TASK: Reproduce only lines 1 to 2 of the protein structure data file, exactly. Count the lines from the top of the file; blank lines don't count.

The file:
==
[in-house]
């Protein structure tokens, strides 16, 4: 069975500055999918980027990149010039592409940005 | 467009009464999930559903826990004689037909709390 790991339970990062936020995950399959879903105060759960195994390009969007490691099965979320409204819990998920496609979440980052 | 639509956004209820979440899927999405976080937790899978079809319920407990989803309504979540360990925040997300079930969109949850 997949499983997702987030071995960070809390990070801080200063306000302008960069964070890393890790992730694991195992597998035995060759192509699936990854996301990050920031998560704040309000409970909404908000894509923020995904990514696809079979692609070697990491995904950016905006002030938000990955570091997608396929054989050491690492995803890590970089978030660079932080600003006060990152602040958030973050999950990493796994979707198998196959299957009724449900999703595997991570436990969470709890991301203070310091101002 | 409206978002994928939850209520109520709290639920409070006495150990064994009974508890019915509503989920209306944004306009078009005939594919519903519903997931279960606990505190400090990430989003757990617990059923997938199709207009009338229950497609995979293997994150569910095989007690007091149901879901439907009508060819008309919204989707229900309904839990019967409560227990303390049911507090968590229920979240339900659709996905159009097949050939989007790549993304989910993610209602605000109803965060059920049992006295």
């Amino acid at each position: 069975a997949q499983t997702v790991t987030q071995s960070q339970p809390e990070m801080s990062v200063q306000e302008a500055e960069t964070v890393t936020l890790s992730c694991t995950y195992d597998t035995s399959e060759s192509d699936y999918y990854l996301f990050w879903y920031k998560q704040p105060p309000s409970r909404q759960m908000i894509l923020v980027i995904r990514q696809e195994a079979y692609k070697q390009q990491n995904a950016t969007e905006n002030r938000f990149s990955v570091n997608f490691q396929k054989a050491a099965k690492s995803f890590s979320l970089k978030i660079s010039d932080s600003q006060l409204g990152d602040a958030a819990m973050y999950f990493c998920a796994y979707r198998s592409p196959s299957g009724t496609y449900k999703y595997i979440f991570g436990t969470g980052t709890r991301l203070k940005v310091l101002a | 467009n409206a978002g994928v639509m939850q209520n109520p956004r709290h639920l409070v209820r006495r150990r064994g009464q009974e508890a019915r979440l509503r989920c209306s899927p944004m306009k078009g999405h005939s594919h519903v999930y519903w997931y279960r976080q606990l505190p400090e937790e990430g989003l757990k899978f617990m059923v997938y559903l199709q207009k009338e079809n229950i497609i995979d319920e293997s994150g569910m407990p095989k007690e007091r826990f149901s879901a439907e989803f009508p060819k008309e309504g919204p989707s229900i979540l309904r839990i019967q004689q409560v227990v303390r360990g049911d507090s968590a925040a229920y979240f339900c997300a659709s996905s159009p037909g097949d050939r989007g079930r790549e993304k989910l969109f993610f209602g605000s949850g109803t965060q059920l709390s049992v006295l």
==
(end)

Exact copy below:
[in-house]
């Protein structure tokens, strides 16, 4: 069975500055999918980027990149010039592409940005 | 467009009464999930559903826990004689037909709390 790991339970990062936020995950399959879903105060759960195994390009969007490691099965979320409204819990998920496609979440980052 | 639509956004209820979440899927999405976080937790899978079809319920407990989803309504979540360990925040997300079930969109949850 997949499983997702987030071995960070809390990070801080200063306000302008960069964070890393890790992730694991195992597998035995060759192509699936990854996301990050920031998560704040309000409970909404908000894509923020995904990514696809079979692609070697990491995904950016905006002030938000990955570091997608396929054989050491690492995803890590970089978030660079932080600003006060990152602040958030973050999950990493796994979707198998196959299957009724449900999703595997991570436990969470709890991301203070310091101002 | 409206978002994928939850209520109520709290639920409070006495150990064994009974508890019915509503989920209306944004306009078009005939594919519903519903997931279960606990505190400090990430989003757990617990059923997938199709207009009338229950497609995979293997994150569910095989007690007091149901879901439907009508060819008309919204989707229900309904839990019967409560227990303390049911507090968590229920979240339900659709996905159009097949050939989007790549993304989910993610209602605000109803965060059920049992006295």